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Protest by disabled people (Not Dead Yet) in Albany


The most striking scene in the Albany bioethics conference was a protest carried out by disabled activists and their supporters just before the beginning of the conference. (And the next interesting one was the ending of the last symposium.) A group of wheelchair disabled people came into the conference room ten minutes before the opening of the conference, and suddenly began shouting, “Nothing about us without us!” Their voices of protest continued for almost 20 minutes. They were the members of the disabled group, Not Dead Yet, and their supporters. The participants were just sitting and looking at their protest. Then two (four?) persons of the group came the rear part of the room and began talking with the organizers. They were talking just beside the chair I was sitting on. I couldn’t hear their voices clearly, but this was a thrilling experience. Their protest reminds me of the Japanese disabled group, Blue Grass Group (Aoi Shiba no Kai), whose radical protests and direct actions marked the beginning of the Japanese grass roots bioethics movement in the early 1970s.

Anyway, a person from Not Dead Yet was allowed to speak in front of the audience for some minutes. He criticized the framework of the conference. He stressed that speaker(s) from the community of disabled people must be included in this kind of conference. They write in their leaflet:

Bioethicists have continually and deliberately excluded disability advocates and activists from some of the most critical public policy debates of our time even though people with disabilities are critical stakeholders who are directly and personally affected by many bioethics issues. Organizers of the Alden March Bioethics Institute’s Conference on “Bioethics in a Divided Democracy” have brought together bioethicists from the “right” and “left”, but have failed to include the unique perspective of disability rights advocates, including Not Dead Yet........The disability community demands its own place at the table. We do not want public policy decisions about our lives to be made in private without involving us!”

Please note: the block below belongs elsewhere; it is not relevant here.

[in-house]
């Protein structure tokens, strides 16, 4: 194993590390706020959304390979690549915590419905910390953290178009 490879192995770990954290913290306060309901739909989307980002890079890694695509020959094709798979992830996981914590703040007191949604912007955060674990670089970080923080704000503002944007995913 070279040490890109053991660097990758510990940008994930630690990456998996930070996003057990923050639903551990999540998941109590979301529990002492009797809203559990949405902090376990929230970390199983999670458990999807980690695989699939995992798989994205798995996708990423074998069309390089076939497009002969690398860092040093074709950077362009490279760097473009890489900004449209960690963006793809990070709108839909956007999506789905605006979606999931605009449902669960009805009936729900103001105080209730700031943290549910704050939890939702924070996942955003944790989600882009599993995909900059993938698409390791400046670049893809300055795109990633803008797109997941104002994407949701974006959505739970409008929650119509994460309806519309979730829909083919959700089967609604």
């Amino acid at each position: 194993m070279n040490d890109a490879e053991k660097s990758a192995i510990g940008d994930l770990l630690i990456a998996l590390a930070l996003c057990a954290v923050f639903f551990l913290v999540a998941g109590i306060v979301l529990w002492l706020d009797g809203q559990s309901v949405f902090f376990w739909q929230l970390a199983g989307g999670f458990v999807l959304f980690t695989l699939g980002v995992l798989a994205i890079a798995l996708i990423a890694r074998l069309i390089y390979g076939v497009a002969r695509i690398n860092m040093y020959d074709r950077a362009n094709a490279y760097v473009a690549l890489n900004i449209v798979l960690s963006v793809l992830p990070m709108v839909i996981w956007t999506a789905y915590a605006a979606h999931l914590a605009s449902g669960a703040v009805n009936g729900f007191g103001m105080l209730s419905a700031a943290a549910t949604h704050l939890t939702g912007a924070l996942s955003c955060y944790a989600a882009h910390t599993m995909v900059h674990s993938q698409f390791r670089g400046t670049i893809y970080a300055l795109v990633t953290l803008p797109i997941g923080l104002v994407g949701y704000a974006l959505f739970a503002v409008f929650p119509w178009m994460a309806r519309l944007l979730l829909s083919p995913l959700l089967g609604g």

After the person’s speech, the audience burst into applause. The most impressive actor in the conference was not the right or the left, but the disabled. This event made me think that the dichotomy of the conservative and the liberal might not be the adequate framework of the discussion about current bioethical issues. Invited speakers in the conference were professors, medical doctors, lawyers, priests, or politicians, and the majority of them were “non-disabled” Caucasian males in public positions. As Not Dead Yet pointed out, many marginalized people were not included in the speakers. What do you think about this?

A report on the protest by Not Dead Yet was published in timesunion.com. This is Not Dead Yet website. Comment appeared on Women's Bioethics Project. See my paper “Disability Movement and Inner Eugenic Thought: A Philosophical Aspect of Independent Living and Bioethics” concerning the Japanese disabled movement.


Photo: Lichtenstein in Osaka, America mura

   -- M.Morioka www.lifestudies.org

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Really a thrilling experience. WE need a bioethic discussion more for the public and integrating disabled people in this discussion, would be a step toward this goal. At all I think this conservative, liberal dischotomie is not very useful, but is more or less a fight for power. I would welcomed a discussion on the facts but that needs a simplification of the facts, yeah, no question about that. At the end, I donĀ“t wanna live in an earth where disabled people are screened out ! Hope I could give answer a little bit to the question in the post, best wishes, arash

These type of protests also are important in breaking down sterotypical paradigms of Liberal versus Conservative, Church versus State. Modern life is much more complex than dycotomous conceptualizations. This is why discussions and conferences and panels have four to six people presenting alternate perspectves.

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